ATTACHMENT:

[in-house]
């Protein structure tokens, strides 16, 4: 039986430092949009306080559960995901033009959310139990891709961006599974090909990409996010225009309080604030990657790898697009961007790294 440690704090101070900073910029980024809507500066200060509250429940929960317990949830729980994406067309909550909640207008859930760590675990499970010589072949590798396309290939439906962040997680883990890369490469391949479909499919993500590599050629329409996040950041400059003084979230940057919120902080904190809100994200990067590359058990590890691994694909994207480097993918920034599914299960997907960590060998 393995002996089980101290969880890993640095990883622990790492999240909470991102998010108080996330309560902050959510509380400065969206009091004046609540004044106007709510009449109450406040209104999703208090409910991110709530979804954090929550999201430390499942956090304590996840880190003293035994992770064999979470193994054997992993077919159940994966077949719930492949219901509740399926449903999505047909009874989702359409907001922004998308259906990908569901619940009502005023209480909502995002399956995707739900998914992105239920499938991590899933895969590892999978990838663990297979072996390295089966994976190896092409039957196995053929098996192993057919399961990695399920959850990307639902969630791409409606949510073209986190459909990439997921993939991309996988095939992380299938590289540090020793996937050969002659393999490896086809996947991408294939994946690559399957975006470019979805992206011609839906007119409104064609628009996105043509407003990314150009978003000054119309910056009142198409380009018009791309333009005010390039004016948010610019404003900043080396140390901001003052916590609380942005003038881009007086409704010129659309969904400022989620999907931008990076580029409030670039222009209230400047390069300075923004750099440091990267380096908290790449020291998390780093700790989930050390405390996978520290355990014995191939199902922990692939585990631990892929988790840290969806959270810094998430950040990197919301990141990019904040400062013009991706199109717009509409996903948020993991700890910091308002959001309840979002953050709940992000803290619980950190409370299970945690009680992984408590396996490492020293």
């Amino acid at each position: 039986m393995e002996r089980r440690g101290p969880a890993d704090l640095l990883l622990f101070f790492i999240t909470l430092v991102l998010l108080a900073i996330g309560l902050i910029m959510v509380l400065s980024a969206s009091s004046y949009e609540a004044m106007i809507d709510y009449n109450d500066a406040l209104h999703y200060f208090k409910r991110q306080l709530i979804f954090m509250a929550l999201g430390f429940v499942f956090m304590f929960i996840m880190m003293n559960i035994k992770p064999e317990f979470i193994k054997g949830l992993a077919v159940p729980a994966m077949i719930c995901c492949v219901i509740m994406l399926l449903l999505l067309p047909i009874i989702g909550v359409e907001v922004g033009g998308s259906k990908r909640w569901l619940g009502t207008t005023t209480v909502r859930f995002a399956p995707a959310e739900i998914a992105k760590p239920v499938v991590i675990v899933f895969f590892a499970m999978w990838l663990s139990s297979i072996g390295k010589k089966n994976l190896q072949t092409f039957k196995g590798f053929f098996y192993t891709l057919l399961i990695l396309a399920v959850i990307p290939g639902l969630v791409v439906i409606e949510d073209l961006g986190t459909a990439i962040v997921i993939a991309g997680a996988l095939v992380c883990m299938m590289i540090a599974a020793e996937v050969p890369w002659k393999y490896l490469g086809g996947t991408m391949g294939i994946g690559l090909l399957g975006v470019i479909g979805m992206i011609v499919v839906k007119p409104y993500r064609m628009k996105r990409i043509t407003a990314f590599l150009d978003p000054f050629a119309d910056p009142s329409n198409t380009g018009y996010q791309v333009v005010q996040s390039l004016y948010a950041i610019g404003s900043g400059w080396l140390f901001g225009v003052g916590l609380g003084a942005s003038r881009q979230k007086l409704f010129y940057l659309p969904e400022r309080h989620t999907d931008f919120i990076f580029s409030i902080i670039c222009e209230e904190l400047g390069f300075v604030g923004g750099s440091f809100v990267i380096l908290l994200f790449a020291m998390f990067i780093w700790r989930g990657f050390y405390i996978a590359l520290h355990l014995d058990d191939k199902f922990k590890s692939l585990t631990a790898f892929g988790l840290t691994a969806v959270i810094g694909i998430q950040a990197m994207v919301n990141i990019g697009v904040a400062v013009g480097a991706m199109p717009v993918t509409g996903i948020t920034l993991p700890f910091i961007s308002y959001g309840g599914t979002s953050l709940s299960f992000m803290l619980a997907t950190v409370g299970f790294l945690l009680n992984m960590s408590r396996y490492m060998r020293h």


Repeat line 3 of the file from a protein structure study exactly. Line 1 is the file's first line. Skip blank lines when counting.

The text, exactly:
């Amino acid at each position: 039986m393995e002996r089980r440690g101290p969880a890993d704090l640095l990883l622990f101070f790492i999240t909470l430092v991102l998010l108080a900073i996330g309560l902050i910029m959510v509380l400065s980024a969206s009091s004046y949009e609540a004044m106007i809507d709510y009449n109450d500066a406040l209104h999703y200060f208090k409910r991110q306080l709530i979804f954090m509250a929550l999201g430390f429940v499942f956090m304590f929960i996840m880190m003293n559960i035994k992770p064999e317990f979470i193994k054997g949830l992993a077919v159940p729980a994966m077949i719930c995901c492949v219901i509740m994406l399926l449903l999505l067309p047909i009874i989702g909550v359409e907001v922004g033009g998308s259906k990908r909640w569901l619940g009502t207008t005023t209480v909502r859930f995002a399956p995707a959310e739900i998914a992105k760590p239920v499938v991590i675990v899933f895969f590892a499970m999978w990838l663990s139990s297979i072996g390295k010589k089966n994976l190896q072949t092409f039957k196995g590798f053929f098996y192993t891709l057919l399961i990695l396309a399920v959850i990307p290939g639902l969630v791409v439906i409606e949510d073209l961006g986190t459909a990439i962040v997921i993939a991309g997680a996988l095939v992380c883990m299938m590289i540090a599974a020793e996937v050969p890369w002659k393999y490896l490469g086809g996947t991408m391949g294939i994946g690559l090909l399957g975006v470019i479909g979805m992206i011609v499919v839906k007119p409104y993500r064609m628009k996105r990409i043509t407003a990314f590599l150009d978003p000054f050629a119309d910056p009142s329409n198409t380009g018009y996010q791309v333009v005010q996040s390039l004016y948010a950041i610019g404003s900043g400059w080396l140390f901001g225009v003052g916590l609380g003084a942005s003038r881009q979230k007086l409704f010129y940057l659309p969904e400022r309080h989620t999907d931008f919120i990076f580029s409030i902080i670039c222009e209230e904190l400047g390069f300075v604030g923004g750099s440091f809100v990267i380096l908290l994200f790449a020291m998390f990067i780093w700790r989930g990657f050390y405390i996978a590359l520290h355990l014995d058990d191939k199902f922990k590890s692939l585990t631990a790898f892929g988790l840290t691994a969806v959270i810094g694909i998430q950040a990197m994207v919301n990141i990019g697009v904040a400062v013009g480097a991706m199109p717009v993918t509409g996903i948020t920034l993991p700890f910091i961007s308002y959001g309840g599914t979002s953050l709940s299960f992000m803290l619980a997907t950190v409370g299970f790294l945690l009680n992984m960590s408590r396996y490492m060998r020293h």